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Maureen Lamberton

Taylor

Online ARC

12 January 2018

Technology’s Addictive

INTRODUCTION

Technology has become ingrained into our everyday life, so the thought of everyone

having a device is common. Technology has helped get in touch with others easier, but

something nobody talks about is technology addiction. The debate on whether

technology/internet addiction is a true mental illness depends on the person and organization, but

it has been formally recognized as a disorder by the American Psychological Association. “In the

United States, 93% of adolescents and adults between the ages of 12 and 29 years of age utilize

the internet” (Dr. Jadapalle). The topic of technology/internet addiction is important because

each year new and greater technology is introduced to the market. Internet addiction can increase

anxiety, ADHD, and the need to always have a connection to some form of technology. As

addiction increases so does introvert tendencies, which include not wanting to leave the home,

anxiety when leaving a familiar place, and refusing to hangout with friends and family. A way to

counteract technology/internet addiction could be medical assistance, therapy (group or

individual), and to just get up and become active outside. The research questions used were:

What is your gender?

What is your age?

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How often do you and your family purchase technology (e.g. phones, computers,

TV, etc.)?

In the past 7 days, roughly how many hours have you spent playing video games

(e.g. gaming consoles, mobile phones, computers, etc.)?

In the past 7 days, roughly how many hours have you spent watching television

shows (e.g. cable television, network television, internet streaming, etc.)?

How many hours do you spend on social media in a day (e.g. Facebook, Twitter,

Instagram, Snapchat, etc.)?

Do you feel different when you don't have your phone (anxious, depressed, angry,

etc.)?

Could you live without technology (e.g. phone, computer, TV, etc.) for 1 day?

Is your mood dictated by what you see on social media (e.g. comments, likes,

stories, videos, etc.)?

Do you think you're addicted to technology (e.g. phone, computer, TV, etc.)?

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ANNOTATED BIBLIOGRAPHY

Beard, Keith. "Internet addiction disorder." The Gale Encyclopedia of Mental Disorders, edited

by Madeline Harris and Ellen Thackerey, vol. 1, Gale, 2003, pp. 537-539. Gale Virtual

Reference Library,

http://link.galegroup.com/apps/doc/CX3405700206/GVRL?u=gran11025&sid=GVRL&x

id=96a7a30a. Accessed 8 Jan. 2019.

“Internet addiction disorder” writes about how becoming obsessed with the internet is problematic to society. This book gives the description, causes and symptoms, demographics, treatment, and even how to prevent internet addiction. This book gives additional information about internet addiction and relates a few other addictions throughout different sections. This assists the research by giving examples that teenagers do have an unhealthy addiction to technology.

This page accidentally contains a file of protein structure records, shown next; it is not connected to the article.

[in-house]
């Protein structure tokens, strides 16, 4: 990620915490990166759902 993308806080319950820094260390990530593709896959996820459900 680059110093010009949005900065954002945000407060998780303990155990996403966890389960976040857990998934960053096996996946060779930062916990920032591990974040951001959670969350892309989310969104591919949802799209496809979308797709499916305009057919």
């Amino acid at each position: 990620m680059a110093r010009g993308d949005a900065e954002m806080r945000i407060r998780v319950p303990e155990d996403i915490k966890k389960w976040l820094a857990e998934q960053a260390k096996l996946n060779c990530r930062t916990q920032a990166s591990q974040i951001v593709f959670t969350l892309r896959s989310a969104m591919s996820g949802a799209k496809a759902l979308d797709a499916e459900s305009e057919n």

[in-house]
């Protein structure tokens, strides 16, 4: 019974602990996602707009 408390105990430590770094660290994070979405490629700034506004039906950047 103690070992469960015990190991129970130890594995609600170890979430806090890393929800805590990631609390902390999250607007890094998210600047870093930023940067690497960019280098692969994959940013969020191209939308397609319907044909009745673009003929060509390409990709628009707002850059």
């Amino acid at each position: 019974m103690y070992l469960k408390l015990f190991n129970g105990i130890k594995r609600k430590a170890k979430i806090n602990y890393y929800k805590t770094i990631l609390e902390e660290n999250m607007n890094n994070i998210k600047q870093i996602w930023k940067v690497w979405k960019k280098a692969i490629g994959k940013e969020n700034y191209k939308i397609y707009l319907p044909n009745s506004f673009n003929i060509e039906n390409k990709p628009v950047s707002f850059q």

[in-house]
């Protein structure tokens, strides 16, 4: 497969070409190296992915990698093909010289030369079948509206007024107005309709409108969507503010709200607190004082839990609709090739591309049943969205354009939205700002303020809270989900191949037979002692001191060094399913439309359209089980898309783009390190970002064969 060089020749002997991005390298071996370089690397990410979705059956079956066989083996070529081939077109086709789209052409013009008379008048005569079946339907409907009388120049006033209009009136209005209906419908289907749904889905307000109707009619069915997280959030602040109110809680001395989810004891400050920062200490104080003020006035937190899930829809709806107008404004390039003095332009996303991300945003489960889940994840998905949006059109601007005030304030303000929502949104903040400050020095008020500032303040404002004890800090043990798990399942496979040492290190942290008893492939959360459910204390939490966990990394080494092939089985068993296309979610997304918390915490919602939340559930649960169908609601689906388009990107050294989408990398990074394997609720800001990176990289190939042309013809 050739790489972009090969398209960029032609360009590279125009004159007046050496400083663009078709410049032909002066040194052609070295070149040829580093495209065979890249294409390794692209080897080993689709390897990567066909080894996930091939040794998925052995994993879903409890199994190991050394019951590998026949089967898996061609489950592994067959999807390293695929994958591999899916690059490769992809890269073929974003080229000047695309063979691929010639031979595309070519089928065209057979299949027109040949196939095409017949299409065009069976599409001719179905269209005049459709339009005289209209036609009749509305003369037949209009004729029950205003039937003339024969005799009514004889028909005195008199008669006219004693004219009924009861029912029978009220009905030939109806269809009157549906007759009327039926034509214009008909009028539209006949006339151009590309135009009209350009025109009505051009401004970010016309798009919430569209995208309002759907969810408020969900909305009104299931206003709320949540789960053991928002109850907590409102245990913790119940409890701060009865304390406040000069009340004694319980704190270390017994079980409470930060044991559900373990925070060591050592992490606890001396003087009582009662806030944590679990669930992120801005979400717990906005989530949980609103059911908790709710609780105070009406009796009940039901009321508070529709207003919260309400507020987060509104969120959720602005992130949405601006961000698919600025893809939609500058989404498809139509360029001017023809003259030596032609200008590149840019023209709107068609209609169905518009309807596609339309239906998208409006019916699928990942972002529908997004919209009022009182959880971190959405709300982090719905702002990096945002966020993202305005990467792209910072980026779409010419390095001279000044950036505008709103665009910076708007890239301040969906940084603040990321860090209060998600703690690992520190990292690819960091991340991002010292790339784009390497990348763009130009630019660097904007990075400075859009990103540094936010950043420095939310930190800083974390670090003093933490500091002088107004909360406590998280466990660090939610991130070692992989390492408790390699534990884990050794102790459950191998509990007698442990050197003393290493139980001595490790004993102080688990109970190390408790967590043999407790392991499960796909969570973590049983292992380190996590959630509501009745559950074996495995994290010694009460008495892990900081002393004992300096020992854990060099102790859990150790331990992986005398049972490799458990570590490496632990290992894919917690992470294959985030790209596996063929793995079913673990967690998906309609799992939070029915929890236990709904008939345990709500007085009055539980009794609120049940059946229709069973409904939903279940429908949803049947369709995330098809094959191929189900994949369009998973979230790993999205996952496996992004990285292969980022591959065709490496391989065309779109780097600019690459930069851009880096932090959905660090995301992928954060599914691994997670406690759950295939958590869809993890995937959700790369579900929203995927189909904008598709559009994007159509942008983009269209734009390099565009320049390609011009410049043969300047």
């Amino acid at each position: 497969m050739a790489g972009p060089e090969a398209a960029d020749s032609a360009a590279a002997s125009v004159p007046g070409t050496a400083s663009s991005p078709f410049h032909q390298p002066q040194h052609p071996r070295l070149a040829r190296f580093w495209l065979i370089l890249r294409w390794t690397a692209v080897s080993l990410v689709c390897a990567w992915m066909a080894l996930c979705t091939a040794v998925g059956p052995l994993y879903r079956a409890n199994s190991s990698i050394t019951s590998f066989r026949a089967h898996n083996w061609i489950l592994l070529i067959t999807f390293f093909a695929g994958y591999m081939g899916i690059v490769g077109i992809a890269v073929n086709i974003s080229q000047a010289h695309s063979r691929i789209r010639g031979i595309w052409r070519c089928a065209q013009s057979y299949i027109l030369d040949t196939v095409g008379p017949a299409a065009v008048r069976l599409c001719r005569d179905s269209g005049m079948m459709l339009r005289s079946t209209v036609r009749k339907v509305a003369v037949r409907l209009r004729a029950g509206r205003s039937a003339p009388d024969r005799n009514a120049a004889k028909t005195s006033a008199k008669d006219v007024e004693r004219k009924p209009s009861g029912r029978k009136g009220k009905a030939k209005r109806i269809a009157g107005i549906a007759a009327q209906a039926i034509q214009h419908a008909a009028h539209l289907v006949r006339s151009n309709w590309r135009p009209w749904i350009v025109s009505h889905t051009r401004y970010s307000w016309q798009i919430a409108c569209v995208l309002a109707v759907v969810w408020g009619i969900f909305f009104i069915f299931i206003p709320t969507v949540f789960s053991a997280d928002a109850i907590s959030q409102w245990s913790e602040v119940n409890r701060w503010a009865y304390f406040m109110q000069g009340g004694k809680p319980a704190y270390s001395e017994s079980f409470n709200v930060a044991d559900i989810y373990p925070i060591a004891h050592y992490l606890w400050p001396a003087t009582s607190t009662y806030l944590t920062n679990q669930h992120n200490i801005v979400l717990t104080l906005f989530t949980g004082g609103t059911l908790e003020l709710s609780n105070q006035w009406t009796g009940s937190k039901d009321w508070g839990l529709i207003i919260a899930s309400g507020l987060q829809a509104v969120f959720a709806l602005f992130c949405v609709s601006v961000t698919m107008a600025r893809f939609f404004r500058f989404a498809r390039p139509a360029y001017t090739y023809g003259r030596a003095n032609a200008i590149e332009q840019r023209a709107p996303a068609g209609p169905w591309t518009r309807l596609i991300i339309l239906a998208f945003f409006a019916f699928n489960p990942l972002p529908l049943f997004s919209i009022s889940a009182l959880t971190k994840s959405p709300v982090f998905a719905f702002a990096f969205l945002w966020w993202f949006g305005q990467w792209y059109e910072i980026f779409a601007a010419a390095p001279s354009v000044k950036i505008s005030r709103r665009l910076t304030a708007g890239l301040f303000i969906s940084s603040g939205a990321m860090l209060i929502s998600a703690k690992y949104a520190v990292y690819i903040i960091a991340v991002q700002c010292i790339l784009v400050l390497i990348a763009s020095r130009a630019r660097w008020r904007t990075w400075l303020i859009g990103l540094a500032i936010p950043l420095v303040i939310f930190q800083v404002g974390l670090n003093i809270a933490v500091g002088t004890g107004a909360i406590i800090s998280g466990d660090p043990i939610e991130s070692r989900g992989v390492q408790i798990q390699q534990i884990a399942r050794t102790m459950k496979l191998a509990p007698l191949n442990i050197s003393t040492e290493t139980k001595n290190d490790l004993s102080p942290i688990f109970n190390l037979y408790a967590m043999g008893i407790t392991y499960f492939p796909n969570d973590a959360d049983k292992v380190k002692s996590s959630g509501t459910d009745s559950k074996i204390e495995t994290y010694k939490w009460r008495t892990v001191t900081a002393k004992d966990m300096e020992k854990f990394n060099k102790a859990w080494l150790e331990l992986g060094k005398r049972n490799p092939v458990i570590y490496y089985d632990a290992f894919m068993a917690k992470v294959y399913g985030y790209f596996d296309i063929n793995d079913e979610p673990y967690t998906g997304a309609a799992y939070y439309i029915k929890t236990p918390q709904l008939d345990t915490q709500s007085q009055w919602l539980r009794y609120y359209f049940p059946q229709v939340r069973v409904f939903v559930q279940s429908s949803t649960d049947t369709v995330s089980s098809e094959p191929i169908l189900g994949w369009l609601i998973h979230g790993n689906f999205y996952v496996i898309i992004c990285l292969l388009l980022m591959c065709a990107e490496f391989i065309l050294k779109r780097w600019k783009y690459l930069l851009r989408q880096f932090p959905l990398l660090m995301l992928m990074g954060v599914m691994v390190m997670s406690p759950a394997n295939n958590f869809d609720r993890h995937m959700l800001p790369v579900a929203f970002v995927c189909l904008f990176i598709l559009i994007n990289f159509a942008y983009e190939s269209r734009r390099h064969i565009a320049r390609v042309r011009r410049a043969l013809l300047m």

Conrad, Brent. “Internet Addiction Statistics - Facts, Figures, & Numbers.” The Truth about

Child Video Game Addiction - TechAddiction, 2014,

www.techaddiction.ca/internet_addiction_statistics.html. Accessed 8 Jan. 2019.

Dr. Brent Conrad has given multiple bullet points on internet addiction. These bullet points then have their references linked below the fact. Most of the information generally focuses on North America and Europe, but there are facts based in China, Taiwan, and South Korea's internet addiction as well. At the bottom of the article, there are two infographics as well that give internet addiction stats. This information will help the research project because it gives statistics and facts. Plus the linked websites can help lead to more information to add to the research.

Hilbink, Alanna. “Teens and Internet Addiction.” Talbott Recovery, 16 Oct. 2018,

talbottcampus.com/teens-and-internet-addiction/. Accessed 8 Jan. 2019.

“Teens and Internet Addiction” is a website that’s not just used for information on internet addiction, but because Talbott Recovery is a treatment center it also talks about alcohol abuse,

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drug abuse, and mental health. The Talbott Recovery website gives detailed information about internet addiction which is rarely talked about in society because it has become the norm to have a tiny computer in our pockets at all time. The article gives information on the development of internet addiction, signs and symptoms, different treatments, and where to get help. This article helps give information to strengthen the research on why internet addiction is bad for teenagers mental health.